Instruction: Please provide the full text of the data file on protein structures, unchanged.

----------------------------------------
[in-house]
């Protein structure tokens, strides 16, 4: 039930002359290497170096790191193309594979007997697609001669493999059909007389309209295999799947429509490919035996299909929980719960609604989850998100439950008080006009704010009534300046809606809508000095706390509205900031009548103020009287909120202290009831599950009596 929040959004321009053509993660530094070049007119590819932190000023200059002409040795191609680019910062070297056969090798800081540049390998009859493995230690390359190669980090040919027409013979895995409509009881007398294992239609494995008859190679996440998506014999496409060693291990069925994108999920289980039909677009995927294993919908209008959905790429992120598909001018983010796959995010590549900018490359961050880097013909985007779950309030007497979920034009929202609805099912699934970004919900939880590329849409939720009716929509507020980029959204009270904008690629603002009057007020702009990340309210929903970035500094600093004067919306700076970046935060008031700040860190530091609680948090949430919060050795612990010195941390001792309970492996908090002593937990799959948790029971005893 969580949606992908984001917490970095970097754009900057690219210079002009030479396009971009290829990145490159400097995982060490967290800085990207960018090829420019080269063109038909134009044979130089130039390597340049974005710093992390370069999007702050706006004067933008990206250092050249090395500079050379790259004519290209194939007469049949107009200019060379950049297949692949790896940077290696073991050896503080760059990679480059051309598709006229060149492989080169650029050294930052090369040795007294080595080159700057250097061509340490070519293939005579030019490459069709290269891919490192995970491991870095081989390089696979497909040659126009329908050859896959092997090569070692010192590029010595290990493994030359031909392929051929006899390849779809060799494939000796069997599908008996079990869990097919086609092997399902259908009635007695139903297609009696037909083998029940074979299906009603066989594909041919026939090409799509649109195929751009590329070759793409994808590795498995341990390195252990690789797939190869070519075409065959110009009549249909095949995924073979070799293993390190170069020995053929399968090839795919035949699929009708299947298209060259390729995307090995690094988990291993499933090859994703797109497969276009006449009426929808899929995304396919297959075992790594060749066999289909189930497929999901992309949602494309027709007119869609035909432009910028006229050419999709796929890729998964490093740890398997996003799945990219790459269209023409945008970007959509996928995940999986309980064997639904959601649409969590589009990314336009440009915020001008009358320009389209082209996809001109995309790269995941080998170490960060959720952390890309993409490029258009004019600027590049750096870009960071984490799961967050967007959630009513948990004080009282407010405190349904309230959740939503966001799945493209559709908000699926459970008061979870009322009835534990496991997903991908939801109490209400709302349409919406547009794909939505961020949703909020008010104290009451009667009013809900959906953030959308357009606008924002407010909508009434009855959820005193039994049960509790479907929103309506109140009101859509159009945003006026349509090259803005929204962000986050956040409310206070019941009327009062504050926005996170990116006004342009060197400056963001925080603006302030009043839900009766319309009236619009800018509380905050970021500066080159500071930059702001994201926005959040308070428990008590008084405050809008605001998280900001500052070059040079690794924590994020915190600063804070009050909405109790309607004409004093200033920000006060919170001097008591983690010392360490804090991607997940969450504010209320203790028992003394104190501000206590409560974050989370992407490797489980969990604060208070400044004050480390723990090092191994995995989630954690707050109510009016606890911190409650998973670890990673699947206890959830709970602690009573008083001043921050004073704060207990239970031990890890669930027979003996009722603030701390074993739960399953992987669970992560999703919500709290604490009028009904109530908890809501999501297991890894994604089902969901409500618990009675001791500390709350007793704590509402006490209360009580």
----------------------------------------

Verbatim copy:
[in-house]
């Protein structure tokens, strides 16, 4: 039930002359290497170096790191193309594979007997697609001669493999059909007389309209295999799947429509490919035996299909929980719960609604989850998100439950008080006009704010009534300046809606809508000095706390509205900031009548103020009287909120202290009831599950009596 929040959004321009053509993660530094070049007119590819932190000023200059002409040795191609680019910062070297056969090798800081540049390998009859493995230690390359190669980090040919027409013979895995409509009881007398294992239609494995008859190679996440998506014999496409060693291990069925994108999920289980039909677009995927294993919908209008959905790429992120598909001018983010796959995010590549900018490359961050880097013909985007779950309030007497979920034009929202609805099912699934970004919900939880590329849409939720009716929509507020980029959204009270904008690629603002009057007020702009990340309210929903970035500094600093004067919306700076970046935060008031700040860190530091609680948090949430919060050795612990010195941390001792309970492996908090002593937990799959948790029971005893 969580949606992908984001917490970095970097754009900057690219210079002009030479396009971009290829990145490159400097995982060490967290800085990207960018090829420019080269063109038909134009044979130089130039390597340049974005710093992390370069999007702050706006004067933008990206250092050249090395500079050379790259004519290209194939007469049949107009200019060379950049297949692949790896940077290696073991050896503080760059990679480059051309598709006229060149492989080169650029050294930052090369040795007294080595080159700057250097061509340490070519293939005579030019490459069709290269891919490192995970491991870095081989390089696979497909040659126009329908050859896959092997090569070692010192590029010595290990493994030359031909392929051929006899390849779809060799494939000796069997599908008996079990869990097919086609092997399902259908009635007695139903297609009696037909083998029940074979299906009603066989594909041919026939090409799509649109195929751009590329070759793409994808590795498995341990390195252990690789797939190869070519075409065959110009009549249909095949995924073979070799293993390190170069020995053929399968090839795919035949699929009708299947298209060259390729995307090995690094988990291993499933090859994703797109497969276009006449009426929808899929995304396919297959075992790594060749066999289909189930497929999901992309949602494309027709007119869609035909432009910028006229050419999709796929890729998964490093740890398997996003799945990219790459269209023409945008970007959509996928995940999986309980064997639904959601649409969590589009990314336009440009915020001008009358320009389209082209996809001109995309790269995941080998170490960060959720952390890309993409490029258009004019600027590049750096870009960071984490799961967050967007959630009513948990004080009282407010405190349904309230959740939503966001799945493209559709908000699926459970008061979870009322009835534990496991997903991908939801109490209400709302349409919406547009794909939505961020949703909020008010104290009451009667009013809900959906953030959308357009606008924002407010909508009434009855959820005193039994049960509790479907929103309506109140009101859509159009945003006026349509090259803005929204962000986050956040409310206070019941009327009062504050926005996170990116006004342009060197400056963001925080603006302030009043839900009766319309009236619009800018509380905050970021500066080159500071930059702001994201926005959040308070428990008590008084405050809008605001998280900001500052070059040079690794924590994020915190600063804070009050909405109790309607004409004093200033920000006060919170001097008591983690010392360490804090991607997940969450504010209320203790028992003394104190501000206590409560974050989370992407490797489980969990604060208070400044004050480390723990090092191994995995989630954690707050109510009016606890911190409650998973670890990673699947206890959830709970602690009573008083001043921050004073704060207990239970031990890890669930027979003996009722603030701390074993739960399953992987669970992560999703919500709290604490009028009904109530908890809501999501297991890894994604089902969901409500618990009675001791500390709350007793704590509402006490209360009580």